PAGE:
Halkbank, Turkey’s second-largest state bank, said it did not engage in sanctions violations as alleged and falls outside of the US Justice Department’s jurisdiction since it has no branches or employees in the US.

A street vendor sells roasted chestnuts in front of a branch of Halkbank in central Istanbul, Turkey. January 10, 2018.
A street vendor sells roasted chestnuts in front of a branch of Halkbank in central Istanbul, Turkey. January 10, 2018. (Reuters)

Turkey’s Halkbank said on Wednesday that US charges against it are part of sanctions Washington slapped on Ankara over its military incursion in Syria and represent an “unprecedented legal overreach.”

US prosecutors on Tuesday charged the state-owned lender with taking part in a multibillion-dollar scheme to evade US sanctions on Iran. 

In response, Halkbank’s shares plunged as much as 7 percent on Wednesday despite a ban on short selling. 

The indictment came a day after Washington imposed sanctions on Turkish officials, hiked tariffs and halted trade talks in an effort to persuade Ankara to stop its military Operation Peace Spring against YPG terrorists in northern Syria. 

The charges in a US district court in New York, which further strains ties between the NATO allies, alleges Turkey’s second-largest state bank conducted fraud, money laundering, and other sanctions offences. 

Charges linked to Syria operation?

“These were filed as part of the sanctions introduced against our country by the US government in response to Operation Peace Spring, heroically launched by the Turkish army to secure our borders and establish peace in the region,” Halkbank said of the incursion now in its eighth day.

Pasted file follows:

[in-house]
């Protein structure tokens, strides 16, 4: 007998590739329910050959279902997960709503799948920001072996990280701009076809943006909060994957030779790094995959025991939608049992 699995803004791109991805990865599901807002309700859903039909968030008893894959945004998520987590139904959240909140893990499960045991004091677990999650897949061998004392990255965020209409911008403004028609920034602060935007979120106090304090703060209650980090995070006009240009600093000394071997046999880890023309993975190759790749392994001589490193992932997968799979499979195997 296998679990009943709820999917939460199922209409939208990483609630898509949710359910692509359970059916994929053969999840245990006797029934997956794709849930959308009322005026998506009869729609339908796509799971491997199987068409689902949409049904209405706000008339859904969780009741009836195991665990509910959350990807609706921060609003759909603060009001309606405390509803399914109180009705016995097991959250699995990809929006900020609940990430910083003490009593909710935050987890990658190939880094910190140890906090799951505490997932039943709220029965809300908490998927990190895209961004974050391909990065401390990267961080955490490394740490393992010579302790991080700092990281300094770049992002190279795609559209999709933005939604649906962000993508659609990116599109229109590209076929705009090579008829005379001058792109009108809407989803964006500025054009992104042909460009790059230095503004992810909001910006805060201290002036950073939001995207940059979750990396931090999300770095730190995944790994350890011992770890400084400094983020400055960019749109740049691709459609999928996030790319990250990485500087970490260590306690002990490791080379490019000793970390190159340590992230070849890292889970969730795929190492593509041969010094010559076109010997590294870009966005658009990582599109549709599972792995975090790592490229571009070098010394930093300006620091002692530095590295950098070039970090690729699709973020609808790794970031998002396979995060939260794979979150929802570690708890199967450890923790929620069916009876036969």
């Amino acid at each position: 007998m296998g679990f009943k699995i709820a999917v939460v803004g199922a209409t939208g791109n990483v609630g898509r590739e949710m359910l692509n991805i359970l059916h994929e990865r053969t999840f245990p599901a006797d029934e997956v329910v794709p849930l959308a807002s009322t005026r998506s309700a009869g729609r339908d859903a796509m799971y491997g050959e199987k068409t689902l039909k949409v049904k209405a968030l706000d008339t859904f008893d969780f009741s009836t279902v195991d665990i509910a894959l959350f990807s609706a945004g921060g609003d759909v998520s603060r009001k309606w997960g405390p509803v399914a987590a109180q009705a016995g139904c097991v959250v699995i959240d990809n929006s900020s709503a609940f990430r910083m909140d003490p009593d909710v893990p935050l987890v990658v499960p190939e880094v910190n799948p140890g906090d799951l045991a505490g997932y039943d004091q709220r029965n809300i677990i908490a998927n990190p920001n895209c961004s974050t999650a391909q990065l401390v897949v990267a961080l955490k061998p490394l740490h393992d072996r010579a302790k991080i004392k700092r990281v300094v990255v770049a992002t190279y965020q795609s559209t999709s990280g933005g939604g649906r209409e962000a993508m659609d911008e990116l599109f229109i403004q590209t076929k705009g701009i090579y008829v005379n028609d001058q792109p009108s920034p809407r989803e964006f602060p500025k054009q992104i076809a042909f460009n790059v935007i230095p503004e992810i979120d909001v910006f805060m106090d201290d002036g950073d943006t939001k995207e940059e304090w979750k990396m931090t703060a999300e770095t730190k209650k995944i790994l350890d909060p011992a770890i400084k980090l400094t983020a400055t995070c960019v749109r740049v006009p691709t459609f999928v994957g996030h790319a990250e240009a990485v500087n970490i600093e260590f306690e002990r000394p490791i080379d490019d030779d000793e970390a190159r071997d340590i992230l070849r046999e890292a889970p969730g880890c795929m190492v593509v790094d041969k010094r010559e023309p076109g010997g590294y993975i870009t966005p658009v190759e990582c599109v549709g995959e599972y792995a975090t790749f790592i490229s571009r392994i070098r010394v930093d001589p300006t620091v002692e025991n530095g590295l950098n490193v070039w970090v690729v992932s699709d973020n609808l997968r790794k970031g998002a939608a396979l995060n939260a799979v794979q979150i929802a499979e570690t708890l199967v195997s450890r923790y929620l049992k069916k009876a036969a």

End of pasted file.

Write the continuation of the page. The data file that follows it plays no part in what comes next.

Turkey’s second-largest state bank said it did not engage in sanctions violations as alleged and falls outside of the US Justice Department’s jurisdiction since it has no branches or employees in the US. 

“Therefore the decision to indict is an unprecedented legal overreach,” it said. The case against Halkbank follows from a previous criminal case that came to light in 2016 against Turkish-Iranian gold trader Reza Zarrab, who was accused of playing a central role in the sanctions evasion scheme. 

Mehmet Hakan Atilla, a former Halkbank deputy general manager, was arrested in New York the following year and was later sentenced to 32 months in prison. He returned to Turkey in July after serving out his sentence. 

Zarrab pleaded guilty and testified for US prosecutors. He said Iran, with the help of Halkbank and Turkish government officials including President Recep Tayyip Erdogan, used a web of shell companies and sham transactions in gold, food and medicine to sidestep US sanctions. 

Turkey said the case was a political plot against Erdogan’s government and said it was an extension of a 2013 domestic corruption investigation launched by the network of FETO terror group.  

'Political leverage'

“The Halkbank case has always been on the table as political leverage,” said a banking analyst who declined to be named. 

Before Turkish markets opened, authorities banned short selling on seven large Turkish bank stocks, including Halkbank. 

Selling shares in the banks only to buy them later in the session was also banned, authorities said. 

State banks – which have sold dollars to defend the lira since the Syria incursion began last week – were on Wednesday squeezing funding in an offshore FX swaps market to cushion the blow from the Halkbank indictment, a bond trader said. 

Halkbank stock nonetheless fell as much as 7.2 percent at the open and was down 4.8 percent at 0939 GMT. The main banking index, XBANK, which has fallen more than 16 percent this month on fears of US repercussions, was down 2.4 percent while Turkey’s broader stock index was off 1.3 percent. 

Following the Halkbank charges, Borsa Istanbul said its CEO temporarily banned short-selling in banking shares within the top BIST-30 Index.

The Capital Markets Board said it would protect investors and promote market stability. The banking analyst called it “a sort of intervention on the free market” and said authorities were motivated not only by Halkbank but the 8 percent fall in bank stocks on Monday. 

Sadrettin Bagci, another bank analyst, at Deniz Yatirim, said Halkbank had the ability to absorb a possible fine of between $1.3 to $2.3 billion, depending on the capital measurement. “We think that a possible direct fine has been largely priced at the share price,” he said. 

Source: Reuters